Sometimes dead is better…
…Don’t be fooled, horror fans, as Pet Graveyard is not the cheap knockoff of Pet Sematary that you might think it is. Instead, first time director Rebecca Matthews’ film is just capitalizing on the title which is eerily familiar to Stephen King’s classic story. So, there’s that.
Written by Suzy Spade, Pet Graveyard follows a group of teens after they decide to conduct a Flatliners-esque experiment which they call “brinking”, which is really just a sexy term for bringing themselves near death. But after three of the teens successfully “brink”, they find themselves haunted by death and his ugly, glowy-eyed cat servant.
Pet Graveyard is like a poor man’s version of Flatliners meets Final Destination meets I Know What You Did Last Summer. That’s right, death knows what these kids did, and he demands their souls as payback. Instead of using the scientific approach seen in Flatliners, or the unpredictable supernatural abilities of death in Final Destination, Pet Graveyard takes a more hammer and nails approach to these storylines, treating death as a rubber-masked slasher villain using actual tools to kill his victims. Simple, but effective. Mostly.
Early on, we’re introduced to our small cast of four, lead by siblings Lily (Jessica Otoole) and Jeff (David Cotter), whose mother, Carla (Kate Milner Evans) died recently. What’s interesting about this cast of characters is that they are all deeply sympathetic characters who are willing to die, just to have a chance to apologize to and make peace with the loved one they lost. Of course, that ends up backfiring with them finding themselves haunted by said loved one, but what can you do? The actors seesaw between being believable and coming off a little forced, and the relationship between Lily and Jeff can become aggravating, since all they seem to do is yell at each other and argue, yet the moments with the ghosts of their loved ones are emotional and well done by Matthews and Spade. We feel something for these people, even if they aren’t particularly well written.
Williams also creates a decent sense of atmosphere in Pet Graveyard, especially early on. Pet Graveyard takes its time to dig up the terror. One scene in particular, in which the group finally “brinks”, is particularly eerie in its simplicity. Our cast finds themselves in a dark room, with a single light on them, and nothing but their loved one and, eventually, Death. Think Insidious, but without all of the fog. You could argue though that Pet Graveyard runs too slow with the pacing, as scenes tend to run LONG. The “brinking” scene alone seems to go on for twenty minutes, if not more. You might start to feel like a grave robber digging up a grave by yourself, trying to get to some buried treasure…or the body itself. I don’t know what you’re into.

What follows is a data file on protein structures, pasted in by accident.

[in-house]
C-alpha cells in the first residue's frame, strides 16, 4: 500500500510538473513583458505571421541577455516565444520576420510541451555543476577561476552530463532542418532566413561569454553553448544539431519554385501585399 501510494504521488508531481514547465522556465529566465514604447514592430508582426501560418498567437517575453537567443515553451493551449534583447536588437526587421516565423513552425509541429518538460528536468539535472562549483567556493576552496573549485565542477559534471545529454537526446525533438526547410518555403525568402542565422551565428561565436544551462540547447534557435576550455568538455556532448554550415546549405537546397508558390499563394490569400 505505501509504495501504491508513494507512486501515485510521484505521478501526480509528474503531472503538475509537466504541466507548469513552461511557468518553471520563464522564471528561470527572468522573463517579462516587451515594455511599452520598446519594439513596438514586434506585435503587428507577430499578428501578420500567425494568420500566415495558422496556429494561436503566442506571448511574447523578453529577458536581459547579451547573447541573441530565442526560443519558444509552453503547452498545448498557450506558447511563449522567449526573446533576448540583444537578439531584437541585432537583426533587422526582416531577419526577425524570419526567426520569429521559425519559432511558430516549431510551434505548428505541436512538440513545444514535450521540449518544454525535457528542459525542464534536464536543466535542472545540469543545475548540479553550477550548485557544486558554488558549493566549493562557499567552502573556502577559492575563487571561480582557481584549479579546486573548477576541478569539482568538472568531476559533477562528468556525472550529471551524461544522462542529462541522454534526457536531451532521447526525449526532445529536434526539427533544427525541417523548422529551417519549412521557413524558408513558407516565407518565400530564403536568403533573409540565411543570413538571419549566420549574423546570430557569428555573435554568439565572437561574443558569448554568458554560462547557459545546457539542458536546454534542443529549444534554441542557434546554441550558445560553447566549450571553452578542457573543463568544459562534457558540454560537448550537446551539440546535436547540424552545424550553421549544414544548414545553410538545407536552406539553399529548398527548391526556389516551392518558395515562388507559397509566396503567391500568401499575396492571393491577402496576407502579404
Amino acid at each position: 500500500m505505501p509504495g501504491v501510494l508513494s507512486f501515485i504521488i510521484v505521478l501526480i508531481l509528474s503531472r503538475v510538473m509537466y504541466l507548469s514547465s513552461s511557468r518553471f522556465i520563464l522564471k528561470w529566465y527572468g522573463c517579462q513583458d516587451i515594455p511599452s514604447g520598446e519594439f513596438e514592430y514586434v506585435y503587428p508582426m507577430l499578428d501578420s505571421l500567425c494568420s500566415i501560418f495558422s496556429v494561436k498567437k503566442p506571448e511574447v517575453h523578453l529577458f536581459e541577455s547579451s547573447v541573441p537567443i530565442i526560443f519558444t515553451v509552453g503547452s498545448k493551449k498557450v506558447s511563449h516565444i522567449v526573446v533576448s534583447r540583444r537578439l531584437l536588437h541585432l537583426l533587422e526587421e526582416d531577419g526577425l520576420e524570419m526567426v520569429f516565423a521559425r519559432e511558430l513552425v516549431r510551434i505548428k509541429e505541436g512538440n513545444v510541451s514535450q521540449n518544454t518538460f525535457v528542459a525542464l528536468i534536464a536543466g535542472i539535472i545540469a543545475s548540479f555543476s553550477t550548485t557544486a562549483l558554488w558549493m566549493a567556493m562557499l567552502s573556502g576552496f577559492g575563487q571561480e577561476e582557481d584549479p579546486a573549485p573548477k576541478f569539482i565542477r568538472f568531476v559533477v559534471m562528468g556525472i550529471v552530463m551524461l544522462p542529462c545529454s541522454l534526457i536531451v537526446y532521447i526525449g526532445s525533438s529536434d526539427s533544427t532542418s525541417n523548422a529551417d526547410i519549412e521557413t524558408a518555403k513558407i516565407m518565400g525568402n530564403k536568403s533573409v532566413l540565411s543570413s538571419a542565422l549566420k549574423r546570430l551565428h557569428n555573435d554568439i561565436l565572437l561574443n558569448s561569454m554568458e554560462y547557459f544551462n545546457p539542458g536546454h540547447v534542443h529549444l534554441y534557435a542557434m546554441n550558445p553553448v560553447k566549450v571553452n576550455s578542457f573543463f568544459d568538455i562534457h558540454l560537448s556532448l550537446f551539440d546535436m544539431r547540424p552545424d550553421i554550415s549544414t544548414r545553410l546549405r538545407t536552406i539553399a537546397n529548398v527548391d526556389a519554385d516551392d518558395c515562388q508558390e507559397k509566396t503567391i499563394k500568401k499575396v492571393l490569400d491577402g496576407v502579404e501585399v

It’s from this point that Pet Graveyard takes a turn from strange to downright bad. It starts with Death. Those looking for an average slasher film with some fun effects/kills will be sorely disappointed. Matthews’ film is a timid slasher with effects that never get more creative than a little blood around someone’s mouth. You’ll probably get a kick out of the cloak and Halloween mask worn by Death, but if you’re looking for “scary”, this aint it. Pet Graveyard completely loses any atmospheric buildup it had going once Death begins stalking our characters, because you can’t take anything going on too seriously, yet the script treats the story with a deadpan tone. The too-bright lighting doesn’t help Death appear any more intimidating, either.
Pet Graveyard completely ignores the potential for an entertaining slasher with some dark humor mixed in, going full-force into the drama of the guilt the cast feels over the death of their loved ones, and the pain it causes to see them again. This might be okay if the horror surrounding the emotional storytelling was effective, or if the cast was consistently believable, but neither of those things are the case here. By the film’s midpoint, you’ll be begging Death to just get it over with and kill everyone, for the sake of some entertainment value. This of course does result in some unintentional humor, such as a laughable exposition dump where Lily finds out how to kill death online, which she reads out loud for a good couple of minutes, like we all do. But anyone who has seen Final Destination knows you can’t stop death. Lily clearly wasn’t on Google long enough.
Pet Graveyard, despite its mish-mash concoction of ideas from more successful films, actually had a lot of potential on its own as an odd, stalk and slash supernatural film, yet limits itself too much to be considered anything but a bland capitalization on a title that’s going to confuse some people looking for the latest Pet Sematary film. Oh well, at least we get a literal “shifty-eyed animal” ending with Death’s cat that is good for a laugh out loud moment. Props to casting for finding the ugliest cat on the planet, as well.
Pet Graveyard releases on VOD from Uncork’d Entertainment on April 2nd.
By Matt Konopka